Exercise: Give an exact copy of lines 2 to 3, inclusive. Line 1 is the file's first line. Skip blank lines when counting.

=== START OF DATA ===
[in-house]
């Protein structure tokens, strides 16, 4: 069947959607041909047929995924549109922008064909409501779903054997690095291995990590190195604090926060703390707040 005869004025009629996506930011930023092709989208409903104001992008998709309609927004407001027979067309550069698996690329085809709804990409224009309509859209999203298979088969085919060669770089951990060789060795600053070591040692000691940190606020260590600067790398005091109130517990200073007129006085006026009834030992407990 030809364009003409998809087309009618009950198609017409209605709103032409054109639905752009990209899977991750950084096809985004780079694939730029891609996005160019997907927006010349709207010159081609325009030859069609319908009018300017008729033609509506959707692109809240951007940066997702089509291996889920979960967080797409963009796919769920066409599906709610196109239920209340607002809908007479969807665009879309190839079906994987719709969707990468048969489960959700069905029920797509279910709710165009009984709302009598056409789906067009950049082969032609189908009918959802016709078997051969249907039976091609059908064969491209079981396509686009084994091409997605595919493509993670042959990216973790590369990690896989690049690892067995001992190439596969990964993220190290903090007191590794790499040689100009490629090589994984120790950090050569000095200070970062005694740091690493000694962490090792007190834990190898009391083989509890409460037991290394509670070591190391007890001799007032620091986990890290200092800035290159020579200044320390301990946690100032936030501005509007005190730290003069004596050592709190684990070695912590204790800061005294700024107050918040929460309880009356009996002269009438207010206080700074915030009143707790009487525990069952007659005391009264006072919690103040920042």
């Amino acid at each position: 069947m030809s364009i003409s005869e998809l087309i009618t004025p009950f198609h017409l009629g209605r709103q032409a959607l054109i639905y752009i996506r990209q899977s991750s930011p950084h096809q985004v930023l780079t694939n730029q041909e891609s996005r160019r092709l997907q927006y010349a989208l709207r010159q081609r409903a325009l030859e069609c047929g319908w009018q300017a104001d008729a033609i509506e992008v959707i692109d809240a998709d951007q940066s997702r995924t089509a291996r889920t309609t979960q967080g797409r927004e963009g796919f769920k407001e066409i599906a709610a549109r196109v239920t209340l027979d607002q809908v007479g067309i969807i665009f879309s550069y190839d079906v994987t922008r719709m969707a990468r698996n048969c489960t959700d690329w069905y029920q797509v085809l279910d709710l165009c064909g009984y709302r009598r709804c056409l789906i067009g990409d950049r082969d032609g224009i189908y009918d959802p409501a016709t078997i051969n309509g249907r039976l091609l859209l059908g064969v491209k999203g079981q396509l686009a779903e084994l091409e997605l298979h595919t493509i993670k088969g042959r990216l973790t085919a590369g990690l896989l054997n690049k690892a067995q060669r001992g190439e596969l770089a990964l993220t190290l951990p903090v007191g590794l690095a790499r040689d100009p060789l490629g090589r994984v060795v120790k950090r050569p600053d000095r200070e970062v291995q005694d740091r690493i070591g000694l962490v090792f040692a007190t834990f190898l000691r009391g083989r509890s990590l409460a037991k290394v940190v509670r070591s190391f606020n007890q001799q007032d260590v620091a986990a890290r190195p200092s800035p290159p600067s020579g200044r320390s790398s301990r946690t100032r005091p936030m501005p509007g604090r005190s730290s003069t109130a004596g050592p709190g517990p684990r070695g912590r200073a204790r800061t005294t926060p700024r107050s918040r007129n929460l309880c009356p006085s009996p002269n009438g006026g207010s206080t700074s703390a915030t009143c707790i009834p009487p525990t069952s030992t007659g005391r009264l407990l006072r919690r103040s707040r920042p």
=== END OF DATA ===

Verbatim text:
């Protein structure tokens, strides 16, 4: 069947959607041909047929995924549109922008064909409501779903054997690095291995990590190195604090926060703390707040 005869004025009629996506930011930023092709989208409903104001992008998709309609927004407001027979067309550069698996690329085809709804990409224009309509859209999203298979088969085919060669770089951990060789060795600053070591040692000691940190606020260590600067790398005091109130517990200073007129006085006026009834030992407990 030809364009003409998809087309009618009950198609017409209605709103032409054109639905752009990209899977991750950084096809985004780079694939730029891609996005160019997907927006010349709207010159081609325009030859069609319908009018300017008729033609509506959707692109809240951007940066997702089509291996889920979960967080797409963009796919769920066409599906709610196109239920209340607002809908007479969807665009879309190839079906994987719709969707990468048969489960959700069905029920797509279910709710165009009984709302009598056409789906067009950049082969032609189908009918959802016709078997051969249907039976091609059908064969491209079981396509686009084994091409997605595919493509993670042959990216973790590369990690896989690049690892067995001992190439596969990964993220190290903090007191590794790499040689100009490629090589994984120790950090050569000095200070970062005694740091690493000694962490090792007190834990190898009391083989509890409460037991290394509670070591190391007890001799007032620091986990890290200092800035290159020579200044320390301990946690100032936030501005509007005190730290003069004596050592709190684990070695912590204790800061005294700024107050918040929460309880009356009996002269009438207010206080700074915030009143707790009487525990069952007659005391009264006072919690103040920042």
């Amino acid at each position: 069947m030809s364009i003409s005869e998809l087309i009618t004025p009950f198609h017409l009629g209605r709103q032409a959607l054109i639905y752009i996506r990209q899977s991750s930011p950084h096809q985004v930023l780079t694939n730029q041909e891609s996005r160019r092709l997907q927006y010349a989208l709207r010159q081609r409903a325009l030859e069609c047929g319908w009018q300017a104001d008729a033609i509506e992008v959707i692109d809240a998709d951007q940066s997702r995924t089509a291996r889920t309609t979960q967080g797409r927004e963009g796919f769920k407001e066409i599906a709610a549109r196109v239920t209340l027979d607002q809908v007479g067309i969807i665009f879309s550069y190839d079906v994987t922008r719709m969707a990468r698996n048969c489960t959700d690329w069905y029920q797509v085809l279910d709710l165009c064909g009984y709302r009598r709804c056409l789906i067009g990409d950049r082969d032609g224009i189908y009918d959802p409501a016709t078997i051969n309509g249907r039976l091609l859209l059908g064969v491209k999203g079981q396509l686009a779903e084994l091409e997605l298979h595919t493509i993670k088969g042959r990216l973790t085919a590369g990690l896989l054997n690049k690892a067995q060669r001992g190439e596969l770089a990964l993220t190290l951990p903090v007191g590794l690095a790499r040689d100009p060789l490629g090589r994984v060795v120790k950090r050569p600053d000095r200070e970062v291995q005694d740091r690493i070591g000694l962490v090792f040692a007190t834990f190898l000691r009391g083989r509890s990590l409460a037991k290394v940190v509670r070591s190391f606020n007890q001799q007032d260590v620091a986990a890290r190195p200092s800035p290159p600067s020579g200044r320390s790398s301990r946690t100032r005091p936030m501005p509007g604090r005190s730290s003069t109130a004596g050592p709190g517990p684990r070695g912590r200073a204790r800061t005294t926060p700024r107050s918040r007129n929460l309880c009356p006085s009996p002269n009438g006026g207010s206080t700074s703390a915030t009143c707790i009834p009487p525990t069952s030992t007659g005391r009264l407990l006072r919690r103040s707040r920042p």